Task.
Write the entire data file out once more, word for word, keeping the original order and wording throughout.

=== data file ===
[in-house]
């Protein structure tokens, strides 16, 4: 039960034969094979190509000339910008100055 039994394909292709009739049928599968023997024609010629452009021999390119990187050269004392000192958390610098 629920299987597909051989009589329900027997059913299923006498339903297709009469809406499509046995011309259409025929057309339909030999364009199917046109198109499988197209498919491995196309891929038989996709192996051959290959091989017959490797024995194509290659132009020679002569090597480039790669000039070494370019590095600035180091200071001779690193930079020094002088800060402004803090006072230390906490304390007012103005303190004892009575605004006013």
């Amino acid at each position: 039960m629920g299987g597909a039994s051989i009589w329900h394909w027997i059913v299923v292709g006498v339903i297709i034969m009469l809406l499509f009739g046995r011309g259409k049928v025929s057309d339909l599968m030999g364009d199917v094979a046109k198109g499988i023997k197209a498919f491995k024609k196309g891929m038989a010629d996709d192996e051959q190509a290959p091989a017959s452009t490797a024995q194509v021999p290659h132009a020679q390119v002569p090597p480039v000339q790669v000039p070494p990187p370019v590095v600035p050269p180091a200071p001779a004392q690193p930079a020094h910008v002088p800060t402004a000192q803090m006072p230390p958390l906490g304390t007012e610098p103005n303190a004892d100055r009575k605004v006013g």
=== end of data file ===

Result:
[in-house]
């Protein structure tokens, strides 16, 4: 039960034969094979190509000339910008100055 039994394909292709009739049928599968023997024609010629452009021999390119990187050269004392000192958390610098 629920299987597909051989009589329900027997059913299923006498339903297709009469809406499509046995011309259409025929057309339909030999364009199917046109198109499988197209498919491995196309891929038989996709192996051959290959091989017959490797024995194509290659132009020679002569090597480039790669000039070494370019590095600035180091200071001779690193930079020094002088800060402004803090006072230390906490304390007012103005303190004892009575605004006013």
């Amino acid at each position: 039960m629920g299987g597909a039994s051989i009589w329900h394909w027997i059913v299923v292709g006498v339903i297709i034969m009469l809406l499509f009739g046995r011309g259409k049928v025929s057309d339909l599968m030999g364009d199917v094979a046109k198109g499988i023997k197209a498919f491995k024609k196309g891929m038989a010629d996709d192996e051959q190509a290959p091989a017959s452009t490797a024995q194509v021999p290659h132009a020679q390119v002569p090597p480039v000339q790669v000039p070494p990187p370019v590095v600035p050269p180091a200071p001779a004392q690193p930079a020094h910008v002088p800060t402004a000192q803090m006072p230390p958390l906490g304390t007012e610098p103005n303190a004892d100055r009575k605004v006013g």